Democrats, such as former Alabama Governor Don Siegelman and Mississippi attorney Paul Minor, should be so fortunate.
The Tobin case was fairly convoluted, but the bottom line is this: The Justice Department, led by Eric Holder, dropped the case against a GOP hatchet man.
Tobin’s legal saga began on Election Day in 2002, when the phone lines for New Hampshire Democrats’ get-out-the-vote effort were jammed for a brief time. Tobin was convicted in December 2005 by a federal jury in Concord, N.H., of being part of a conspiracy to jam the phone lines. He was acquitted on the more serious charge of violating residents’ constitutional right to vote.
The 1st Circuit overturned his conviction in 2007. It found that the telephone harassment statute was not a good fit for what Tobin had been convicted of doing.
After the conviction was overturned, federal prosecutors brought new charges against Tobin in Maine for lying to FBI agents. What happened next? Prepare for a shocker. Here's how the Bangor Daily News described it:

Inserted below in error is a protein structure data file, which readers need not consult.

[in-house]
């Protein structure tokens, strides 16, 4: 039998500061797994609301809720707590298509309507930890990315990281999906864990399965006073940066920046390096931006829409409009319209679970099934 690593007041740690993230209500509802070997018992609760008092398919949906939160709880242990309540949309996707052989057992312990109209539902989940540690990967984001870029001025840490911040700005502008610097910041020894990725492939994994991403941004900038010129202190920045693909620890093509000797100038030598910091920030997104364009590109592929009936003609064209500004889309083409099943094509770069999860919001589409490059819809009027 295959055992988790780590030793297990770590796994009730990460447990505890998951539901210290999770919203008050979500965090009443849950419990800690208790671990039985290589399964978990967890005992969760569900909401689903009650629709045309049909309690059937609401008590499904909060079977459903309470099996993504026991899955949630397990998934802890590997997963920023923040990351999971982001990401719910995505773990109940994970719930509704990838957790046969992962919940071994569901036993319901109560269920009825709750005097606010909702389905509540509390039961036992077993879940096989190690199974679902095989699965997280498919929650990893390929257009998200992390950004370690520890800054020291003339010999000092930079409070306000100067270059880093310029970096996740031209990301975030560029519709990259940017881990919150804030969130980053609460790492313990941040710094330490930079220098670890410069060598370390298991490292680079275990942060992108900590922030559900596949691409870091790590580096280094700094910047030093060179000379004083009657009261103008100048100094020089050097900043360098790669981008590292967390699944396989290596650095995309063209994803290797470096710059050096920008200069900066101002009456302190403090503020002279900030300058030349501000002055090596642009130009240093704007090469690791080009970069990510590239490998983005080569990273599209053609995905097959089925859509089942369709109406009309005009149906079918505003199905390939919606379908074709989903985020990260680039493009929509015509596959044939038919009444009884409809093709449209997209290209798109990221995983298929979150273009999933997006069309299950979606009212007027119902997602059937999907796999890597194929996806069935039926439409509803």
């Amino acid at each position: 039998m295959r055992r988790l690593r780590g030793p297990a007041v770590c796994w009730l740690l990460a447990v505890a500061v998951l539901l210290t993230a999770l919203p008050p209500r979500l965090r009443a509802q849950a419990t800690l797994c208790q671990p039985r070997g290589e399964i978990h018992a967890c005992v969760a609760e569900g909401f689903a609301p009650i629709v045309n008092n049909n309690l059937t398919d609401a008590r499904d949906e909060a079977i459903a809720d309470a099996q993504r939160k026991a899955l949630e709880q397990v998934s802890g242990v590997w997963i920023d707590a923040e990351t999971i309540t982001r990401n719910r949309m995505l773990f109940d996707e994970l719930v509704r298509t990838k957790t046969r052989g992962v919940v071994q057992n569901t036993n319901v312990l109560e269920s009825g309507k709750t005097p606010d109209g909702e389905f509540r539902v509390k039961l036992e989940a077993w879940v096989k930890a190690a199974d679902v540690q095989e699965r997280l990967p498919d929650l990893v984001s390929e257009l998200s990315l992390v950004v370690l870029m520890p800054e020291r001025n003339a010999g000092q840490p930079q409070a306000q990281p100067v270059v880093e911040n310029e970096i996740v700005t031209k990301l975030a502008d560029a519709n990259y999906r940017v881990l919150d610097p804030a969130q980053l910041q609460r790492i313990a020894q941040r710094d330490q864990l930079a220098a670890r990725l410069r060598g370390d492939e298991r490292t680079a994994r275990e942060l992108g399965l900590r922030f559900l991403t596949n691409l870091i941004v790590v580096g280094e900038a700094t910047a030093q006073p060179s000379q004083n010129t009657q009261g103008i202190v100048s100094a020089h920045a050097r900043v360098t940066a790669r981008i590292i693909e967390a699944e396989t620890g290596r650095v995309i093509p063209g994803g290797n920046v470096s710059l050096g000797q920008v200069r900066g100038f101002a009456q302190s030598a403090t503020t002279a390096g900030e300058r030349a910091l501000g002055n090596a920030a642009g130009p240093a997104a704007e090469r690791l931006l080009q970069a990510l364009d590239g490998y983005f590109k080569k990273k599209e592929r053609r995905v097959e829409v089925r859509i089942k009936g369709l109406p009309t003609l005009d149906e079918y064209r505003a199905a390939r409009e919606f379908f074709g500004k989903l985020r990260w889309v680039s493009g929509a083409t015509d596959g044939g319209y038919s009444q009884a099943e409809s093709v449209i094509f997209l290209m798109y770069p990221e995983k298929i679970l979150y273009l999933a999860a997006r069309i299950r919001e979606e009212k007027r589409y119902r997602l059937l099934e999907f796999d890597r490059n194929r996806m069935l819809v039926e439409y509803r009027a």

U.S. District Judge George Z. Singal in February dismissed the Maine charges on the basis of vindictive prosecution. Federal prosecutors on March 17 appealed Singal’s decision but on May 1 filed a motion to dismiss it.
You heard that right. A federal judge dismissed charges against a Republican phone jammer on the basis of "vindictive prosecution." If Don Siegelman and Paul Minor are drinking coffee when they read that sentence, they surely will spew it across the room.
You also read the last sentence from the Bangor newspaper correctly. The Holder-led Justice Department filed a motion to dismiss the appeal of the judge's decision.
End of case. And a Republican scoundrel goes free.
At last report, Holder had made no effort to review either the Siegelman or Minor cases.
We are now a little more than four months into the Obama administration. And for those of you keeping score on justice issues at home, it's now:
Republicans 2, Democrats 0.